Michigan State University is offering a new training for educators to solve community challenges through basics of design and coding within the iOS ecosystem. Using Apple’s Challenge Based Learning curriculum, this training guides educators in understanding the app development process, practicing coding in Swift, and designing viable prototypes.
Computing in the 21st century
U.S. society is surrounded by the Internet, apps, social media, and a multitude of other technologies. But while computing is responsible for most of the hardware and software we use, a considerable amount of students — with a higher rate for girls and underrepresented minorities — are not taught to understand, analyze, and create the tools and media they use on a daily basis.
The need for computing education
Computing education in the 21st century has implications not only for economic and workforce development, but also for social justice, creativity, citizenship, and personal agency. Equitable access to CS education to all is key to respond both to the demand for qualified workers in computing-related jobs, and to develop the critical thinking and innovation skills needed to solve challenges in an increasingly complex, digital, and global world.
The iOS Design Lab
The iOS Design Lab was created at Michigan State University as a learning experience that prepares learners for innovation in the digital age. By bringing design and technology together within Apple’s iOS ecosystem, the lab is a space that amplifies learners’ existing skills with the integrative mindset that is needed in our global economy and society.
“iOS” is the tool
We help learners understand the importance of computing skills, and to practice the basics of coding in Apple’s language, Swift. We follow Apple’s Everyone Can Code curriculum, and use a variety of activities — sometimes without technology — to familiarize learners with ways to solve problems with technology.
“Design” is the method
We use a challenge-based learning (CBL) approach to encourage learners to address challenges in their communities through research, planning, and engagement with users. Design is both a verb and a noun in this process. Learners design their way through prototyping their ideas based on a solid foundation.
“Lab” is the mindset
We aim to create a learning space similar to a lab, where learners can try and fail safely, and where they work in teams to brainstorm and creatively solve problems. It is a space where they learn to communicate, set expectations for their team, and collaborate with people from different backgrounds and value other perspectives on their work.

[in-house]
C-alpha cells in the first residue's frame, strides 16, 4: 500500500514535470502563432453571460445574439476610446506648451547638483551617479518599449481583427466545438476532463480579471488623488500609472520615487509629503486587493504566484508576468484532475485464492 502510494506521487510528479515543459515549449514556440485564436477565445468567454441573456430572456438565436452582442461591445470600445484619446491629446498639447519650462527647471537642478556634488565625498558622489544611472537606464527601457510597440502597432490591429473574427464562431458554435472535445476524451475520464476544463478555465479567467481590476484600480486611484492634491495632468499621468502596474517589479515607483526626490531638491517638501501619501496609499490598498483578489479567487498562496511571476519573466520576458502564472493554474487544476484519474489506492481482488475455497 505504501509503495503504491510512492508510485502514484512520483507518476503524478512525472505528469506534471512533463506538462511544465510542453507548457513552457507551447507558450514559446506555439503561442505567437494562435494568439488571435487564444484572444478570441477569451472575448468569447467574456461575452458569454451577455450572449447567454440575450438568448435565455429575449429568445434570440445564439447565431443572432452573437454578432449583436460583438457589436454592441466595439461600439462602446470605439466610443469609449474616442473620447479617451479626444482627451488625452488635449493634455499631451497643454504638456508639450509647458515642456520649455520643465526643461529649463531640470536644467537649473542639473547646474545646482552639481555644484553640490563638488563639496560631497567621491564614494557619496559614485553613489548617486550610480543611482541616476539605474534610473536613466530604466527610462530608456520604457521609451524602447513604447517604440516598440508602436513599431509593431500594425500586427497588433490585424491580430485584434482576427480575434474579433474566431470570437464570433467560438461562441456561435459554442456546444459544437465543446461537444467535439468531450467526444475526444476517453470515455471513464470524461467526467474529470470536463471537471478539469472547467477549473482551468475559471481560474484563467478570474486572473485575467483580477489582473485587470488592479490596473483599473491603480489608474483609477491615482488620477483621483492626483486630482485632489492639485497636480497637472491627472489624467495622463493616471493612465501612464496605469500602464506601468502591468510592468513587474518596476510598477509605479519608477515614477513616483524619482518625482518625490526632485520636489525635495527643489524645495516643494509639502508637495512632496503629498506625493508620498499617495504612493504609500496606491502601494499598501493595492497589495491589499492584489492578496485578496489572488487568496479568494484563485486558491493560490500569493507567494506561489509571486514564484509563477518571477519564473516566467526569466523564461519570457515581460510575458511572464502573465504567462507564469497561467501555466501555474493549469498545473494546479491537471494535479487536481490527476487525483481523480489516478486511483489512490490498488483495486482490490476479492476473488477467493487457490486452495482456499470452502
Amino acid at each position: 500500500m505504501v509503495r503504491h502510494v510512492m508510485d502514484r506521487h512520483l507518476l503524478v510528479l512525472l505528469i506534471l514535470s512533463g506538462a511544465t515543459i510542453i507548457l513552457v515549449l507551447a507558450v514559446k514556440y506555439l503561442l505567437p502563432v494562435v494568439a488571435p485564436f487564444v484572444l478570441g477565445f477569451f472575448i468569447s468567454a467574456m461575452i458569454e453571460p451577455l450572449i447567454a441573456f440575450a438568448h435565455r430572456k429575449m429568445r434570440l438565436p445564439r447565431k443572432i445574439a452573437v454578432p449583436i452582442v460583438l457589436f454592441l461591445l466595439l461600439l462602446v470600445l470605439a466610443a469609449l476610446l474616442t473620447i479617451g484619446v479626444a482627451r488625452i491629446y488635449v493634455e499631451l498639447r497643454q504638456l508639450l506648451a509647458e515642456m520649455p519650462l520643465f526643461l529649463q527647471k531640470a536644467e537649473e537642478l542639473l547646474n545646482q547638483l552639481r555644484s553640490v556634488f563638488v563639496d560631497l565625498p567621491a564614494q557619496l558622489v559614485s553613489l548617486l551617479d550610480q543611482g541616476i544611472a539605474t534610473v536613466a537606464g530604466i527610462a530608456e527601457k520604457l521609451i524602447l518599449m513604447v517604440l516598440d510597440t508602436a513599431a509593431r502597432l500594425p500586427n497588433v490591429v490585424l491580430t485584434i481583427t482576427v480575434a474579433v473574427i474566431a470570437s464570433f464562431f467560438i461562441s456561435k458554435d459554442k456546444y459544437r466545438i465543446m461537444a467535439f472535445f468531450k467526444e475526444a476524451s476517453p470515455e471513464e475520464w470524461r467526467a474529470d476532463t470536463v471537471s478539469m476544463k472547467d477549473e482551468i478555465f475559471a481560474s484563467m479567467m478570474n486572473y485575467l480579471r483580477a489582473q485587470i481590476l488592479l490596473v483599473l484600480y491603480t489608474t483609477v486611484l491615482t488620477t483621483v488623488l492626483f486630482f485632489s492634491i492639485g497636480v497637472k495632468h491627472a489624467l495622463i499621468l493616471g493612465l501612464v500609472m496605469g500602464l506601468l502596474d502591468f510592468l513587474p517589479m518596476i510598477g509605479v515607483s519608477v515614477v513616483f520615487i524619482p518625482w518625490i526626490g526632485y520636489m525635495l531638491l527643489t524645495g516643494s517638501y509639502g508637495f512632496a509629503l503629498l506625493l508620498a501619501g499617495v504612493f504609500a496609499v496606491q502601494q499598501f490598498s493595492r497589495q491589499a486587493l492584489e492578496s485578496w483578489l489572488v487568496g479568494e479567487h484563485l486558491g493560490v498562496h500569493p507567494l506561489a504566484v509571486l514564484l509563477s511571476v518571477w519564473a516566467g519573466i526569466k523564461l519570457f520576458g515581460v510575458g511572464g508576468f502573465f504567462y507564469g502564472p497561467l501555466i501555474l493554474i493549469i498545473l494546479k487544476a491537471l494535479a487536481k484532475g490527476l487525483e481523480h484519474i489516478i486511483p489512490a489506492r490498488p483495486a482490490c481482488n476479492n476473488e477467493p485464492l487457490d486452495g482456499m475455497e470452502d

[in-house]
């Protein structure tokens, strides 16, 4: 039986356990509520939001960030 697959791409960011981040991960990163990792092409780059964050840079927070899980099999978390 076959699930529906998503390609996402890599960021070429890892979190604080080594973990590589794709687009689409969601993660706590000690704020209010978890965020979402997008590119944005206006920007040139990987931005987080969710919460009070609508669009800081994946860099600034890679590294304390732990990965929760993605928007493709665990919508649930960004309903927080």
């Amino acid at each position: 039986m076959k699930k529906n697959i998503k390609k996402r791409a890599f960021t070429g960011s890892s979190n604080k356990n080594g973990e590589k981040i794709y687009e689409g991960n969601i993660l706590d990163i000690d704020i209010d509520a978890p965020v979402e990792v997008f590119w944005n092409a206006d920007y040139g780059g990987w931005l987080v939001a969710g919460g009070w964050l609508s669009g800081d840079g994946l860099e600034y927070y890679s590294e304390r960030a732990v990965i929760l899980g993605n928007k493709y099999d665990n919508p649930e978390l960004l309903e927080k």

Pilot with Detroit Police Athletic League (PAL)
This summer, Michigan State University (MSU) partnered with Detroit Police Athletic League (PAL) to pilot a training program for PAL educators who will offer app design and coding camps for Detroit youth. PAL’s GREAT model (Goal setting, Resilience, Embracing a healthy lifestyle, Accountability, Teamwork) and the iOS Design Lab’s mission align with Apple and MSU’s goal to provide all learners with meaningful experiences around technology. The one-week training introduced educators to the app development process from a design perspective, and taught them to pitch an app prototype that responds to a community challenge of their choice.
The iOS Design Lab follows Apple’s Challenge-Based Learning framework, where learners chose to develop an app that responds to a community challenge of their interest. We guided the participants through design thinking processes to identify a challenge, and followed design sprint methodologies to narrow down a manageable challenge for the week. Four groups identified challenges in the Detroit community: 1) support for Black single parents, 2) budget-friendly health and nutrition, 3) access to school resources, and 4) youth mentoring. The images below show the divergent and convergent processes of clustering ideas to select a small-enough challenge to tackle for the week.
In this training, design is treated as both a verb and a noun. That is, we asked participants to design (ie., to plan, to sketch, to decide) for their app design (i.e., wire-frames, prototypes, user flow). First, we walked participants through decision making steps around user-centered research using the Internet, empathy maps, and informal user interviews. As a result, each group started building their own processes to visualize what their app would look like.
We then walked participants through rapid analog prototype sessions to receive peer feedback, both direct and anonymous. This allowed each team to get sense from potential users of what parts of their design works or needed revision.
Design sessions were interlaced with coding activities. We followed Apple Everyone Can Code curriculum to introduce participants to Swift Playgrounds and walk them through coding basics. We encouraged peer-to-peer learning when appropriate, and provided individual support for learners who did not have any prior coding knowledge.
The training was centered around adult involvement around technology and app development for youth. It was therefore important for adult participants to see how children were interacting with coding activities. We encouraged parents to bring their children to the coding sessions and to work together on creating code and solving the Swift Playground challenges together.
In addition to design and coding, the iOS Design Lab teaches basics of entrepreneurship (ie., app economy, market research, pitching). Each team was tasked with creating a recorded pitch of their app idea on their iPads. We used Apple’s Everyone Can Create curriculum to encourage the use of iMovie or Keynote to produce the pitches — which were then shared with the group.
For more information about the iOS Design Lab, contact Dr. Sarah Gretter: firstname.lastname@example.org